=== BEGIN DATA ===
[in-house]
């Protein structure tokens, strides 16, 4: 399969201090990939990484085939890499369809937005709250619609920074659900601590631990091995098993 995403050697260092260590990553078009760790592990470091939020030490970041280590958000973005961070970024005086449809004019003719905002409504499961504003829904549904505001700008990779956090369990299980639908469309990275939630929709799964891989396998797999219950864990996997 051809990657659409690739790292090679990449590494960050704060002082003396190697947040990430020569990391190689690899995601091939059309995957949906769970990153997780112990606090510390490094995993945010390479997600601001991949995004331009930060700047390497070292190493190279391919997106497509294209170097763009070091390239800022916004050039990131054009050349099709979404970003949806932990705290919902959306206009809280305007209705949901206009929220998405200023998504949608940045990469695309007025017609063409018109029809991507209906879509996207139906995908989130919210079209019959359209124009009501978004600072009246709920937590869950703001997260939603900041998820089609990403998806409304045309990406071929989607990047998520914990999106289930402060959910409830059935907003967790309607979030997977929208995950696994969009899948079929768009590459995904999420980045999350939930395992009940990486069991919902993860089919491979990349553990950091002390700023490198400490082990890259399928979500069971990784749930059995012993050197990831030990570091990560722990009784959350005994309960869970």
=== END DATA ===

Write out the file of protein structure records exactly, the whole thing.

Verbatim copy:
[in-house]
């Protein structure tokens, strides 16, 4: 399969201090990939990484085939890499369809937005709250619609920074659900601590631990091995098993 995403050697260092260590990553078009760790592990470091939020030490970041280590958000973005961070970024005086449809004019003719905002409504499961504003829904549904505001700008990779956090369990299980639908469309990275939630929709799964891989396998797999219950864990996997 051809990657659409690739790292090679990449590494960050704060002082003396190697947040990430020569990391190689690899995601091939059309995957949906769970990153997780112990606090510390490094995993945010390479997600601001991949995004331009930060700047390497070292190493190279391919997106497509294209170097763009070091390239800022916004050039990131054009050349099709979404970003949806932990705290919902959306206009809280305007209705949901206009929220998405200023998504949608940045990469695309007025017609063409018109029809991507209906879509996207139906995908989130919210079209019959359209124009009501978004600072009246709920937590869950703001997260939603900041998820089609990403998806409304045309990406071929989607990047998520914990999106289930402060959910409830059935907003967790309607979030997977929208995950696994969009899948079929768009590459995904999420980045999350939930395992009940990486069991919902993860089919491979990349553990950091002390700023490198400490082990890259399928979500069971990784749930059995012993050197990831030990570091990560722990009784959350005994309960869970």